Sony announced not one but two new video game consoles this week at its PlayStation Meeting at the newly dubbed PlayStation Theatre in Times Square, New York. The first console unveiled, which was widely expected to launch here, was the PS4 Slim. Of course, Sony doesn’t call it that officially, but it’s something gamers have become accustomed to during a console’s lifecycle. The updated PS4 is slimmer, lighter, and more energy efficient than the original model–it’s about 30 percent smaller and cuts power consumption by 28 percent to be more precise. Other minor differences: it boasts faster Wi-Fi (802.11 a/b/g/n/ac), a third USB 3.1 port around the back, and the optical port’s been removed. Other than that, it’s got the same guts and glory that the OG PS4 always had. The heftier PS4 will phase out of market when PS4 Slim drops September 15. For $299, you get the console fitted with a 500GB HDD, a copy of Uncharted 4: A Thief’s End, and an slightly updated version of the DualShock 4 wireless controller. The new DS4 features a secondary light bar above the touch pad, as well as USB communication. Preorder today.
Now let’s move onto the most exciting news of the event. “We realized that for the very highly discriminatory gamer, there’s always a desire for advancement and they want it in this generation…We are adjusting and accelerating our innovation cadence,” said Sony’s Andrew House to a crowd full of anticipation. In essence, what House is saying that Sony doesn’t want to make gamers wait any longer for a new, more powerful console. Instead of announcing the PlayStation 5, Sony’s taking a page out of Microsoft’s playbook and making a new console to “complement” the standard PS4 and sit right alongside it. Enter PlayStation 4 Pro. Jump after the break for more. READ MORE PlayStation 4 gets a mid-cycle boost with PS4 Pro: all the details inside
Today Sony hosted PlayStation Meeting 2011 in Japan, and there they announced the successor to the PSP (codenamed NGP) and provided details on how they plan to expand the PlayStation brand to Android devices.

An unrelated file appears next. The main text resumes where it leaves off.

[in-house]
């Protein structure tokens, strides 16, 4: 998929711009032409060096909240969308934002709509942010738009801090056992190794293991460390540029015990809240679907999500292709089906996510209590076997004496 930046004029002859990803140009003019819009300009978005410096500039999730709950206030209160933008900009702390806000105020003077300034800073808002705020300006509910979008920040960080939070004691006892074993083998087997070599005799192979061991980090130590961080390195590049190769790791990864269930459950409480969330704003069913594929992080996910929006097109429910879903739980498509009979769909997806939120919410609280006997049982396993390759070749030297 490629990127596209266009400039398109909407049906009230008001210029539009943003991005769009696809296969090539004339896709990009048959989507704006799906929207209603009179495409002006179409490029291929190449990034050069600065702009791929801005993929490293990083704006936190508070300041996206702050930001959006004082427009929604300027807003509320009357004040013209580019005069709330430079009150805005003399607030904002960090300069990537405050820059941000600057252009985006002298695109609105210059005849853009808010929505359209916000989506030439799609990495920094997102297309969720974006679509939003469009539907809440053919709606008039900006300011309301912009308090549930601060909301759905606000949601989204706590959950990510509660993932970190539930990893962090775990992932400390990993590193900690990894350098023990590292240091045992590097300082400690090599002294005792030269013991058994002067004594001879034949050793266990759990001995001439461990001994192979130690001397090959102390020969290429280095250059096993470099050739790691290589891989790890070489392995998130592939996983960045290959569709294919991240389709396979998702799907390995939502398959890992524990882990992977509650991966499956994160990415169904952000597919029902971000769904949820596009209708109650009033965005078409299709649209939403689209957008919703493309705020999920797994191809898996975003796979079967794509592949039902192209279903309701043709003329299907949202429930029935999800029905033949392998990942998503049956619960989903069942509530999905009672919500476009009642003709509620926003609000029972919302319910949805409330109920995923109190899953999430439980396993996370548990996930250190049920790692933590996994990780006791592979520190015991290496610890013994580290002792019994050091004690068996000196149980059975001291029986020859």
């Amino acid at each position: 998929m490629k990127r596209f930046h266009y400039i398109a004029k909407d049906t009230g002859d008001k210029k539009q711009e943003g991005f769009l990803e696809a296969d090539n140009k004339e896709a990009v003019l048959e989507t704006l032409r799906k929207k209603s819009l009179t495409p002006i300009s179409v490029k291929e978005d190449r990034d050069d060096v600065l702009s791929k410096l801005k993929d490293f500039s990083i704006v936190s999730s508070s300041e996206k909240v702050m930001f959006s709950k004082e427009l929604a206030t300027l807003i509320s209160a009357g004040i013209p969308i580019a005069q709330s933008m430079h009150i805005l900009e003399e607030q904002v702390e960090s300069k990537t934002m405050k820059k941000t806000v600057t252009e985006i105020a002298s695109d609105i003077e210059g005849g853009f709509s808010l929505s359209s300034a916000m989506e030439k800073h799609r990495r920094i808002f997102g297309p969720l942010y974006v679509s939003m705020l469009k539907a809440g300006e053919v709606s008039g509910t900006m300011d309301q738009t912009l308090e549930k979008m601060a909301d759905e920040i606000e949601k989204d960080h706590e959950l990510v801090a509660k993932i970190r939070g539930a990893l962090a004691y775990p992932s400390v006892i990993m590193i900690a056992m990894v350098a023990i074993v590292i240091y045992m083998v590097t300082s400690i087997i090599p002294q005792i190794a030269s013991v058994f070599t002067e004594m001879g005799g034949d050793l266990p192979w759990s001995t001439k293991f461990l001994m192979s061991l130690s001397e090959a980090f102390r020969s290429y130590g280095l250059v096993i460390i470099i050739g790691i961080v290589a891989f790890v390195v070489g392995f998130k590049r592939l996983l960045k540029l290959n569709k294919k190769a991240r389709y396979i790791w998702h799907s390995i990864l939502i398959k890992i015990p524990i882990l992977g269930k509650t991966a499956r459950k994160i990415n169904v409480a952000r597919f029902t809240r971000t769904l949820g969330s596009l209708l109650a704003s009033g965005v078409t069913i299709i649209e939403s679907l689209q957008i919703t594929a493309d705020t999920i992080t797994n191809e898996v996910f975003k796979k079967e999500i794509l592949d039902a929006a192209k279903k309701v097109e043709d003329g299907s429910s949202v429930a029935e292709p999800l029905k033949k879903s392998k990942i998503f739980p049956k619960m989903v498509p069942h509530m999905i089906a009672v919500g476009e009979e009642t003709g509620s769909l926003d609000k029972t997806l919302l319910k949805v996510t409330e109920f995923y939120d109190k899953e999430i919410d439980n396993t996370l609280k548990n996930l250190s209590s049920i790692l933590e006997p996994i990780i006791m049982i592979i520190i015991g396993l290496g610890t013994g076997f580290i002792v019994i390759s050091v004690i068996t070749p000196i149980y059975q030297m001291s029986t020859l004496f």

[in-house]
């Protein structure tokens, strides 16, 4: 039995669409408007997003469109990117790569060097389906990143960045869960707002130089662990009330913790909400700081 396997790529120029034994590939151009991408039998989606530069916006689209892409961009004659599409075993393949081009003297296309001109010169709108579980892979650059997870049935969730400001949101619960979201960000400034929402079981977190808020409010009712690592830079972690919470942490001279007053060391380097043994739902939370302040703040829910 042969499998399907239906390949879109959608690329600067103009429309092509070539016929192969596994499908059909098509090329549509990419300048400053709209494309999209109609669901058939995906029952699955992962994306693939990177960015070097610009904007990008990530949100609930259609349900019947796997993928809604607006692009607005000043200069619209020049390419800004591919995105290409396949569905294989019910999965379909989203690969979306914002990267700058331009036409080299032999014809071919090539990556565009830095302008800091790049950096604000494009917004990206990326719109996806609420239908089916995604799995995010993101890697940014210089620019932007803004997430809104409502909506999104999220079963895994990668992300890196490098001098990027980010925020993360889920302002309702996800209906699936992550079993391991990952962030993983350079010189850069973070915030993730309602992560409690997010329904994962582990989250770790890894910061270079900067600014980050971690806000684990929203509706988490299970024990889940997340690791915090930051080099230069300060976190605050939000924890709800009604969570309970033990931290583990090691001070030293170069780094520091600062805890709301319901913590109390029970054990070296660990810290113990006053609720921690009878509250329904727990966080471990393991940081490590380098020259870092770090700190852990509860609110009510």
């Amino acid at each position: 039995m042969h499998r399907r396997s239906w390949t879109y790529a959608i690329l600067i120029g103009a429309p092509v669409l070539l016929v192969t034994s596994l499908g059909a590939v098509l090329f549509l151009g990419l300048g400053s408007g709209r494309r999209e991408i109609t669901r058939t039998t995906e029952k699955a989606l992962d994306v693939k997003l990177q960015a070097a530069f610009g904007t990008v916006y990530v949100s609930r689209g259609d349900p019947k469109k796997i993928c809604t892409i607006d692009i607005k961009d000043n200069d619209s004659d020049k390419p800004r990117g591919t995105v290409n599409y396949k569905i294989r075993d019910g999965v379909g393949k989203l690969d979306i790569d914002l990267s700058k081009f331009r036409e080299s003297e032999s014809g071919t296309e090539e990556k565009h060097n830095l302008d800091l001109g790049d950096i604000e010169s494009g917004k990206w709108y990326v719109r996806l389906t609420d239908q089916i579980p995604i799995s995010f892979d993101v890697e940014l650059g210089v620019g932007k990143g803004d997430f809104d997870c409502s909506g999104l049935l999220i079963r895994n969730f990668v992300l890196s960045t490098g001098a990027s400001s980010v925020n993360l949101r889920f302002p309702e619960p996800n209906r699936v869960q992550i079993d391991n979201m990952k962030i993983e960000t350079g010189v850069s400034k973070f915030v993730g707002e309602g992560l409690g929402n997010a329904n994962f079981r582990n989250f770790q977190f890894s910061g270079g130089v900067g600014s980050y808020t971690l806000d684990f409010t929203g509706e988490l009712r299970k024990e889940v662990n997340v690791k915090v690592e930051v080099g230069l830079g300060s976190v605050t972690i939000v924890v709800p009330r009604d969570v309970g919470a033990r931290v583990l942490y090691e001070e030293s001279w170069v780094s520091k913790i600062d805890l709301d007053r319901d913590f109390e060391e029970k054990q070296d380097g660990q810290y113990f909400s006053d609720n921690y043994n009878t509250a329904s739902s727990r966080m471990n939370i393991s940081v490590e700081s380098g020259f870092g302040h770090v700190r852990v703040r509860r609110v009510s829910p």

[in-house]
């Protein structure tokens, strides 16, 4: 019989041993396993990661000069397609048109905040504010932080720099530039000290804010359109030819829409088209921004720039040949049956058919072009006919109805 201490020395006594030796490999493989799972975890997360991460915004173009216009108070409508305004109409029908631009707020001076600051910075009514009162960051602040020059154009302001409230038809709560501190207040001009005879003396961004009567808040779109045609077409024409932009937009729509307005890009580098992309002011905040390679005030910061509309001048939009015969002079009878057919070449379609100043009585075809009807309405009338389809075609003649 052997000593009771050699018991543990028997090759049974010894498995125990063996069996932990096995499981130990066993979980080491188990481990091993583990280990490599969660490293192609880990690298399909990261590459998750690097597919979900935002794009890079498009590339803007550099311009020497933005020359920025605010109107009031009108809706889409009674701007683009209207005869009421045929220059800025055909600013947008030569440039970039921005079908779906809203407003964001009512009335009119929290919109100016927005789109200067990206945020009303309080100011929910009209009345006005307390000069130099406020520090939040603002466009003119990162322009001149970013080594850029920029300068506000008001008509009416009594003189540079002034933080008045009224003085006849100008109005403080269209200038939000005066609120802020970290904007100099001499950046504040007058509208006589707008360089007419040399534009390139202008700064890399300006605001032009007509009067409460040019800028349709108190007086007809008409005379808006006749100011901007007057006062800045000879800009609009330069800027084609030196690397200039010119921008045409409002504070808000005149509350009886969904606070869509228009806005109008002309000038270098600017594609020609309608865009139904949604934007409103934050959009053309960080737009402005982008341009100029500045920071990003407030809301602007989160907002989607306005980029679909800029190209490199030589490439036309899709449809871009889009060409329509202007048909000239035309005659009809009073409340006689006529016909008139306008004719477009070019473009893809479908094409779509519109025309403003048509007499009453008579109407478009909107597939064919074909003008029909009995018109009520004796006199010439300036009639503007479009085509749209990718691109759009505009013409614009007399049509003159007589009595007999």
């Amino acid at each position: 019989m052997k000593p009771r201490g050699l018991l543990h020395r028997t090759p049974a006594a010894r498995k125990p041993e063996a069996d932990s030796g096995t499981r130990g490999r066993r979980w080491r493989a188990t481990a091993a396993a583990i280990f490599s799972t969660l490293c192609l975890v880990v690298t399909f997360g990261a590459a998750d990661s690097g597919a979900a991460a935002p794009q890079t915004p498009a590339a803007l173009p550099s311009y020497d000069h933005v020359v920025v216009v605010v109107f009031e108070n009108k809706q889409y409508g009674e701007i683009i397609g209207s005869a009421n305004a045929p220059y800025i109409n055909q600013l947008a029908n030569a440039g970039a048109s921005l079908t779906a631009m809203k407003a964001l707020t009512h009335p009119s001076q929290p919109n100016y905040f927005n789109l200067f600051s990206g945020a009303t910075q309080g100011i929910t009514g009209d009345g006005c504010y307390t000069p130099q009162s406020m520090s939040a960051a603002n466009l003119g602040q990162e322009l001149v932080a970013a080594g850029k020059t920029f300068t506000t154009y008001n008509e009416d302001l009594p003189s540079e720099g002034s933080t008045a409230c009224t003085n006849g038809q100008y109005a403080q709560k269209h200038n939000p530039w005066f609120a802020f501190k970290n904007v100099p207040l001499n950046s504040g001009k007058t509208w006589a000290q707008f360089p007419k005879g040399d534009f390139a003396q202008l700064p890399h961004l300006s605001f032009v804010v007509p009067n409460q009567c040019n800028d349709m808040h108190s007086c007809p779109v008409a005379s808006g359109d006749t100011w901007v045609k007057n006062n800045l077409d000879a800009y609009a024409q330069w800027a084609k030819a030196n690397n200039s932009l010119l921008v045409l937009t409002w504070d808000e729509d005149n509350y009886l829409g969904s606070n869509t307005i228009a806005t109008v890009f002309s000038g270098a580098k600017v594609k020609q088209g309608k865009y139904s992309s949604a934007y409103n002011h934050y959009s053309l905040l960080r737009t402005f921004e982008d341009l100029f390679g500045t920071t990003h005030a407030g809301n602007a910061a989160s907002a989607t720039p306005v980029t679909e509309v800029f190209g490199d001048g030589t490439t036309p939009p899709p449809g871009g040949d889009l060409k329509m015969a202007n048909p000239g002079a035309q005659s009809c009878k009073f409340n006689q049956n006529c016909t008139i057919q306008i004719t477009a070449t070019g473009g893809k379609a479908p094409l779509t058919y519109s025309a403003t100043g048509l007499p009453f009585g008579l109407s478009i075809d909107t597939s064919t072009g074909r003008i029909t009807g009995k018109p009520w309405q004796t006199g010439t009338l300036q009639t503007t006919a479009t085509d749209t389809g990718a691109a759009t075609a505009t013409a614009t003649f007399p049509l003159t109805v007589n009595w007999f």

Let’s start with what you’ve been waiting oh-so-long for. The oft-rumored PSP2 has finally been unveiled. But don’t call it that; Sony has branded the new device “Next Generation Portable” or NGP for short. Though at first glance the NGP aesthetically appears similar to its predecessor, additional control options and the spec sheet will blow your mind. The NGP packs a 5-inch 960×544 OLED capacitive multitouch display (OLED screen technology allows for great viewing angles, and the screen resolution is 4x greater than the PSP’s), a powerful quad-core ARM Cortex-A9 processor, a quad-core Imagination Technologies PowerVR SGX543MP4+ GPU, dual analog sticks (as opposed to the PSP’s single analog nub), front and rear-facing cameras, built-in GPS, WiFi, 3G, Bluetooth, microphone, stereo speakers, the same Six-axis motion sensing system that’s featured in the PlayStation Move controller (three-axis gyroscope, three-axis accelerometer), and there’s a three-axis electronic compass. Buttons-wise, you’ll find the usual suspects: the D-Pad, action buttons (triangle, circle, cross, square), left and right shoulder buttons, start, select, volume, power and PS buttons. And I’ve managed to save the coolest new input implementation for last. The NGP packs a rear-mounted multitouch pad; it’s the same size as the front-facing OLED display, so the location of your finger is mapped directly to the game screen. This new kind of input allows for “touch, grab, trace, push and pull” finger gestures and will open up a whole new world of gaming opportunities for developers. All of this is stuffed inside a “Super Oval Design” form factor that is, again, similar to the PSP (there is no slide-up mechanism as featured in the PSP Go). READ MORE Sony unveils the PSP successor, brings PS games to Android devices with PlayStation Suite